On 6 July, the arrest of Brotherhood and Islamist leaders began, most accused of inciting violence. And the leaders of the Brotherhood continue to refuse dialogue “until Morsi is freed and reinstated as president of Egypt.” One of their leading figures, Safwat Hegazy, was videoed saying that huge escalations are being prepared and we will free Morsi “tonight”, a few hours before the dawn of 8 July.
On the dawn of 8 July, the military struck back, killing 51 and injuring almost 500 Islamist pro-Morsi protesters at the sit-in they held in front of the Republican Guards Club headquarters. In a matter of a few hours, blood filled the area. Conflicting reports on how that attack started become irrelevant in the face of an army killing protesters.
For the following two weeks, arrests of Brotherhood leaders and loyalists continued with a staggering 647 detained at once in relation to the Republican Guards Club violence. The detainees were charged with murder, attempted murder, attacking public institutions and possession of weapons, among other charges. Following that, some leaders were transferred to a high security prison, as a “precautionary measure”.
Two weeks of human rights organisations’ condemnation of the Republican Guards Club killings, the arbitrary arrests, the shutting down of TV channels. Back and forth discussions and negotiations with the international community. Unanswered calls for a national dialogue.
Two weeks of sporadic violence and clashes, where for example, four pro-Morsi women were killed in Mansoura, clashes at Al-Azhar that ended in the detainment of pro-Morsi protesters. News was flooded with headlines like “bomb found in Giza tunnel,” “attacks on police station in Aswan,” and “random shootings in Heliopolis.”
What remains consistent, however, is the violence in Sinai, with disturbing news every single day, mostly of attacks by “unknown” gunmen on security personnel and checkpoints. Civilians were not spared either; three died and 15 were injured when an RPG missed an armoured personnel carrier and hit a bus of civilian workers.
The Rabaa and the Dokki sit-ins continue, though.
On 23 July, the anniversary of the 1952 Revolution, which is mostly an armed forces day, Islamists went on marches. Over the span of two days, clashes and death tolls were on the rise, mostly pro-Morsi protesters. By their sit-ins in Rabaa and Al-Nahda, clashes led to 9 dead and 86 injured.
Meanwhile, a court ordered Mohamed Morsi be detained for questioning over suspected collaboration with Palestinian militant group Hamas.
On Wednesday 24 July, General Al-Sisi called on “Egyptians to take to the streets to give the army mandate to fight terrorism.” Human Rights groups issued their condemnation and rejection of the requested mandate, with the international community calling for Morsi’s release.
While many remained at home, sceptical of giving an unlimited mandate to the army, millions responded to Al-Sisi’s call on Friday. Cheers greeted the army helicopters and F-16s flying over the demonstrations. Television channels, both private and state-run, showed live broadcast from Tahrir Square and Itihadiya where anti-Brotherhood demonstrations converged. All day long, TV channels ran patriotic songs from the victories of the past. TV anchors and show hosts displayed the highest possible forms of unprofessionalism. While clashes and deaths were ongoing, Egyptians at home were watching a celebration that looked like winning a world war without breaking a finger.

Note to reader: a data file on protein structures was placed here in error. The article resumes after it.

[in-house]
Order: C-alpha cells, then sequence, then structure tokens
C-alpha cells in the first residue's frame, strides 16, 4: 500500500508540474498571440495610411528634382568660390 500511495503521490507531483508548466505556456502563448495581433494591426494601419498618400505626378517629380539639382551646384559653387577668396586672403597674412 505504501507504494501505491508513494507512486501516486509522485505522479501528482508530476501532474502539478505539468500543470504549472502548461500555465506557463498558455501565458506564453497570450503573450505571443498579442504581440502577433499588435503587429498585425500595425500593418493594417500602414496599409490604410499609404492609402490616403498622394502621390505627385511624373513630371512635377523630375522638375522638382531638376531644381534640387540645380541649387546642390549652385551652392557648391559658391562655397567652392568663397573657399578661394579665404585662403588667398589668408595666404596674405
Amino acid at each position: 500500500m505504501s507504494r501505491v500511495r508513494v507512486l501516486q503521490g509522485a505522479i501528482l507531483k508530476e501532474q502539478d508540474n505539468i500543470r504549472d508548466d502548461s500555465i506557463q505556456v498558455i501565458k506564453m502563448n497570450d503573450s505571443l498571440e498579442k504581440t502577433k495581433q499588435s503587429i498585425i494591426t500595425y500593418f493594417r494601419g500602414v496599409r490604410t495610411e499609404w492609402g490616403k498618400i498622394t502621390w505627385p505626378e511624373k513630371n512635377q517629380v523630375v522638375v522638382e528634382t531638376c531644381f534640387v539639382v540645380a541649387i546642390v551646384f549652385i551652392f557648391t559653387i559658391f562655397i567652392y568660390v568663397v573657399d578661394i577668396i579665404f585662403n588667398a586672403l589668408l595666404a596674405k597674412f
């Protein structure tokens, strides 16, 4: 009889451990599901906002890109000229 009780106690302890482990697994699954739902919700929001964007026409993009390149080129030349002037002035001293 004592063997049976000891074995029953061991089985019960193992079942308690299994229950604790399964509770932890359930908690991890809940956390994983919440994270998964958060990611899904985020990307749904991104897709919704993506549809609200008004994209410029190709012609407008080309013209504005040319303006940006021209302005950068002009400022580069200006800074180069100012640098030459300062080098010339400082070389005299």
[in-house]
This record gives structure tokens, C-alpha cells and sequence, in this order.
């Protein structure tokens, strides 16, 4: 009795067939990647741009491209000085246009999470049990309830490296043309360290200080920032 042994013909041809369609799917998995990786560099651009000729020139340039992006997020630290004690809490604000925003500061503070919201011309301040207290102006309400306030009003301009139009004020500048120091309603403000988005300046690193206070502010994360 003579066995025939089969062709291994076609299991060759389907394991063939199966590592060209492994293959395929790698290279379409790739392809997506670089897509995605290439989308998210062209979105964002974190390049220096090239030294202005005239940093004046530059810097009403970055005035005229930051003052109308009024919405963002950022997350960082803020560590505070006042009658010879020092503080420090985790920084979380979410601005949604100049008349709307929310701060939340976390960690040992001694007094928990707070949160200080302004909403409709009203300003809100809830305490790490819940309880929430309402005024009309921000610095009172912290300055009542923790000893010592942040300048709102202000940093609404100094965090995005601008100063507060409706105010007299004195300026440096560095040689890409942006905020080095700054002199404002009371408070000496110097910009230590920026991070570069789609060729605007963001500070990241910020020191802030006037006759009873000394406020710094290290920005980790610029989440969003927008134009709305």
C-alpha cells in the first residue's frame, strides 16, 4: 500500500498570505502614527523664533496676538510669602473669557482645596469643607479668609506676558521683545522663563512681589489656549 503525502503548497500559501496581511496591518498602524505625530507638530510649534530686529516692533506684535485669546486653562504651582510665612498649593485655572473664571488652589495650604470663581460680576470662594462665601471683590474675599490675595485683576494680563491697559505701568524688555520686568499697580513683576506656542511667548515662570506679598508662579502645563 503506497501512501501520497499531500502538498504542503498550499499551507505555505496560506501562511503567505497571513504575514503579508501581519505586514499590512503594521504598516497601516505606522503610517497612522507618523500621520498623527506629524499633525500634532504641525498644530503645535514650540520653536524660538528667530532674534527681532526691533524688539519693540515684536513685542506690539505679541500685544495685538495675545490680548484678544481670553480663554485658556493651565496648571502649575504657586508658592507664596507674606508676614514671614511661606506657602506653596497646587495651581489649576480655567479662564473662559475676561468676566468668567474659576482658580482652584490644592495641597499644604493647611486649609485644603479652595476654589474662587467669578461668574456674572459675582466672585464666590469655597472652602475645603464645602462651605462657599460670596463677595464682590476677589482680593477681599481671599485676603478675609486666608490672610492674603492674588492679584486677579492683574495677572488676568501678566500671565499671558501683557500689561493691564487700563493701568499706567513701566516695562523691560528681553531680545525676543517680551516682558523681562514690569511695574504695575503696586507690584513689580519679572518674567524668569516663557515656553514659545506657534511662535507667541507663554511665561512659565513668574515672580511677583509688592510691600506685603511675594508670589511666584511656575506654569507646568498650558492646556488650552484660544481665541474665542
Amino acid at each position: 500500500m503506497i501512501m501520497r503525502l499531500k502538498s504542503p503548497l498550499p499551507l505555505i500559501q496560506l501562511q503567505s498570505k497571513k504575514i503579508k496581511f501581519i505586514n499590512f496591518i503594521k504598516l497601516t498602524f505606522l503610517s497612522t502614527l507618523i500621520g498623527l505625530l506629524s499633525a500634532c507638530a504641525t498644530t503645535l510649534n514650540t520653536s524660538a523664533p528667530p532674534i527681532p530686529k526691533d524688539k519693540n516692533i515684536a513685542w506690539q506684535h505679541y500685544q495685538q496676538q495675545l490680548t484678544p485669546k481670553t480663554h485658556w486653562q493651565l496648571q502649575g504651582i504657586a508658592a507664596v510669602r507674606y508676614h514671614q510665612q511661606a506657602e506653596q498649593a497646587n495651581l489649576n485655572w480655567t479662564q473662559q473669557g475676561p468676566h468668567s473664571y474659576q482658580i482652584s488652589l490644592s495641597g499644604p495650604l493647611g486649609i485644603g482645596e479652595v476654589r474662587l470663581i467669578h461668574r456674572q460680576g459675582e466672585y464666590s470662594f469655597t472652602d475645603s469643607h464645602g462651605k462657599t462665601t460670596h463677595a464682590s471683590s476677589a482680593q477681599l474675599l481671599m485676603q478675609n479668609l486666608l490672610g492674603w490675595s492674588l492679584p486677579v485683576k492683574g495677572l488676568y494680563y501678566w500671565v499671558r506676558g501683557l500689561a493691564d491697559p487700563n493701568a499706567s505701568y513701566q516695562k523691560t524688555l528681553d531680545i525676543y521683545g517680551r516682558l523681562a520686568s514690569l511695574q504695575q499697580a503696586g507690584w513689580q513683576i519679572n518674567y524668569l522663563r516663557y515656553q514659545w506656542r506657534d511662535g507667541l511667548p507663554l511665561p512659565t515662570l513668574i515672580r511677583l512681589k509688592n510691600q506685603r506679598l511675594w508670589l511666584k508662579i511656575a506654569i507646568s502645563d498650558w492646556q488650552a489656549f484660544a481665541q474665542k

And although all the channels were showing the same image from the same spot, they had the audacity to tell their viewers the day before, that it was “their” decision (and not the state’s) to broadcast the love-soaked demonstrations in support of Al-Sisi’s fight against terrorism.
Overnight, and while TV viewers and demonstrators were celebrating their win, pro-Morsi protesters were in another world. Attempting to extend their Rabaa sit-in, they built roadblocks that would in the morning paralyse the capital. In Alexandria, where violence resulted in 10 deaths and scores of injuries, pro-Morsi protesters were filmed using guns. Some anti-Morsi protesters were taken hostage in a mosque and beaten up, with “special” treatment to those who happened to be Christians. One of those tortured inside the Alexandria mosque was 6 April founder, Ahmed Thabet.
When the police struck at Rabaa that night, over 70 pro-Morsi protesters died and a couple thousand were injured. Doctors there have reported patients suffering gunshot wounds to the head, neck and chest. The Rabaa sit-in was turned into a small warzone, while their opponents were celebrating to the sounds of music in the Itihadiya palace, and foreign reporters were taken on army helicopters to witness the glorious day of “Egypt against terrorism”.
What the Islamists kill over the span of a month, the army and police kills in two rounds. Egyptian blood is being spilt on the bumpy road to democracy, and Egyptians are expected to pick a side. “You are either with us or against us,” both camps say. You are either an infidel or a traitor; there is no third choice here. Why are Egyptians always put in this corner, always having to choose between the bad and the worse?
There is always that minority of Egyptians who do not bow to the stability-versus-security choice. Those few who decide not to side with violence or dictatorships of any kind. These are the ones Egypt is counting on to continue the struggle for democracy.